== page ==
Erin O’Toole, Leader of the Official Opposition of Canada, championed CANZUK during his leadership bid for the Conservative Party of Canada. Citing Canada’s long history of championing the rule of law, human rights, and standing with its allies to defend democratic values globally, O’Toole sees CANZUK as an opportunity to adopt a policy of “aspirational multilateralism,” where these like-minded Commonwealth countries work not only to advance the wellbeing of their citizens but also work to promote a commitment to democratic values on the world stage.

O’Toole’s commitment to CANZUK should not come as a surprise to those familiar with Canadian politics or the policies of the Conservative Party of Canada. In addition to specifically calling for a CANZUK Treaty, the Conservative Party’s official policy states that Canada’s government should work with foreign nations to reduce protectionist policies, in turn allowing for the establishment of free trade agreements.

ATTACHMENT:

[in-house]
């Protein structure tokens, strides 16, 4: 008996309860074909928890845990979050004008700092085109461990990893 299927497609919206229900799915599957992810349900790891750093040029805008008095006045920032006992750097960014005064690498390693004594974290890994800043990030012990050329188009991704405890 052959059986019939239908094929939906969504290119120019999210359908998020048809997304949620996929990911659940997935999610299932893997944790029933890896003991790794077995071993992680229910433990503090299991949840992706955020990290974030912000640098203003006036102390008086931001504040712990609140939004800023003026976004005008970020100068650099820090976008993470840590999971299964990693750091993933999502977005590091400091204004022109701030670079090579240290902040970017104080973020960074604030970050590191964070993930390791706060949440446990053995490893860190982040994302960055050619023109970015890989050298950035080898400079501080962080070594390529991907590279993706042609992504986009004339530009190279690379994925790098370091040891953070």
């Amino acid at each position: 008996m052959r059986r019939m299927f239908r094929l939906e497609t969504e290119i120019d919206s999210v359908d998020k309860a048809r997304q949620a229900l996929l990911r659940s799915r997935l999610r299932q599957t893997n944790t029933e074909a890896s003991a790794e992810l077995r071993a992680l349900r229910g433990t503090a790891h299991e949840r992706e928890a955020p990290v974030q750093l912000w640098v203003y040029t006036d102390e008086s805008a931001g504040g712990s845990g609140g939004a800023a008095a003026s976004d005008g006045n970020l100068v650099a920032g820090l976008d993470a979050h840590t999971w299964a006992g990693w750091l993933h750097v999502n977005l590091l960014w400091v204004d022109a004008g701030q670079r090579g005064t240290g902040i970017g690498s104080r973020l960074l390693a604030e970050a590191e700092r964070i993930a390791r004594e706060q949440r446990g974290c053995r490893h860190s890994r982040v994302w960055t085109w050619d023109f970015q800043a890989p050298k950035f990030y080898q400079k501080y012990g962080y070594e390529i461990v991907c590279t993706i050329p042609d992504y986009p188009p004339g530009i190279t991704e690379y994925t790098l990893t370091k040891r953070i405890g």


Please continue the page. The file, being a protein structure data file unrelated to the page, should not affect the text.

In fact, one of O’Toole’s predecessors as leader of the Conservative Party of Canada, former Prime Minister Stephen Harper, doubled the number of countries with which Canada has reciprocal free trade agreements. Simply put, reciprocal free trade is an important part of present-day Conservative party policy.

Since becoming leader, O’Toole has also made it his goal to broaden the appeal of the Conservative Party of Canada. In his televised victory speech after he won the leadership, O’Toole introduced himself to Canadians, telling them that everyone “has a home in the Conservative Party of Canada.” He quickly orchestrated a rebrand and has made efforts to establish the Conservatives as a “modern, pragmatic, mainstream party.” A forward-thinking internationalist agreement like CANZUK shares many similar themes.

With the current hung parliament and the Liberal government widely acknowledged to have bungled the procurement of Covid-19 vaccines for Canada, an election could take place this year. O’Toole’s embrace of CANZUK might provide the Conservative Party of Canada with a foreign policy plank that resonates with Canadians looking for sources of economic growth and for avenues to advance democratic values in a world in which that has become more urgent to do.